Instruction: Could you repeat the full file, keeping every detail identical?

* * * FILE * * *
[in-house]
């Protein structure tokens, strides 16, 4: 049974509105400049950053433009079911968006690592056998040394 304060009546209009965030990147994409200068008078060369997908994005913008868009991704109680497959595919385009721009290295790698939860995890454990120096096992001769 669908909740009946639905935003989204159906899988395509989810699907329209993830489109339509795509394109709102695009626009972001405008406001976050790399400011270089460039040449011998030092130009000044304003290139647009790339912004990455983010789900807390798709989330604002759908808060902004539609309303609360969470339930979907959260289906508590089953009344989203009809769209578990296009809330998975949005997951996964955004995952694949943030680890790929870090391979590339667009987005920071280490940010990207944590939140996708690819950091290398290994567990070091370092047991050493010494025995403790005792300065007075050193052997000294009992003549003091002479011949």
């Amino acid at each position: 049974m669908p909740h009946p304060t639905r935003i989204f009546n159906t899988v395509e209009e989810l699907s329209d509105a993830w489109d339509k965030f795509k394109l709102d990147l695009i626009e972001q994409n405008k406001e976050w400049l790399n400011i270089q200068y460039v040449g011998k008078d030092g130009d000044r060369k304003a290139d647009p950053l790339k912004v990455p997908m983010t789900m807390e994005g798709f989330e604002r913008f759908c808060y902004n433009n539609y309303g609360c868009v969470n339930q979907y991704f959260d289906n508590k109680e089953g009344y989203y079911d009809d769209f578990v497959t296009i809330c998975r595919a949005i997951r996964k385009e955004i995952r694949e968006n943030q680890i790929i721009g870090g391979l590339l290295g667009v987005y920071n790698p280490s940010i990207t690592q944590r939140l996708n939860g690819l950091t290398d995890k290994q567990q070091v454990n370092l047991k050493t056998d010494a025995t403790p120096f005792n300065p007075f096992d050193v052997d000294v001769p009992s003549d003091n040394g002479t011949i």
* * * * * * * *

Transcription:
[in-house]
């Protein structure tokens, strides 16, 4: 049974509105400049950053433009079911968006690592056998040394 304060009546209009965030990147994409200068008078060369997908994005913008868009991704109680497959595919385009721009290295790698939860995890454990120096096992001769 669908909740009946639905935003989204159906899988395509989810699907329209993830489109339509795509394109709102695009626009972001405008406001976050790399400011270089460039040449011998030092130009000044304003290139647009790339912004990455983010789900807390798709989330604002759908808060902004539609309303609360969470339930979907959260289906508590089953009344989203009809769209578990296009809330998975949005997951996964955004995952694949943030680890790929870090391979590339667009987005920071280490940010990207944590939140996708690819950091290398290994567990070091370092047991050493010494025995403790005792300065007075050193052997000294009992003549003091002479011949």
């Amino acid at each position: 049974m669908p909740h009946p304060t639905r935003i989204f009546n159906t899988v395509e209009e989810l699907s329209d509105a993830w489109d339509k965030f795509k394109l709102d990147l695009i626009e972001q994409n405008k406001e976050w400049l790399n400011i270089q200068y460039v040449g011998k008078d030092g130009d000044r060369k304003a290139d647009p950053l790339k912004v990455p997908m983010t789900m807390e994005g798709f989330e604002r913008f759908c808060y902004n433009n539609y309303g609360c868009v969470n339930q979907y991704f959260d289906n508590k109680e089953g009344y989203y079911d009809d769209f578990v497959t296009i809330c998975r595919a949005i997951r996964k385009e955004i995952r694949e968006n943030q680890i790929i721009g870090g391979l590339l290295g667009v987005y920071n790698p280490s940010i990207t690592q944590r939140l996708n939860g690819l950091t290398d995890k290994q567990q070091v454990n370092l047991k050493t056998d010494a025995t403790p120096f005792n300065p007075f096992d050193v052997d000294v001769p009992s003549d003091n040394g002479t011949i």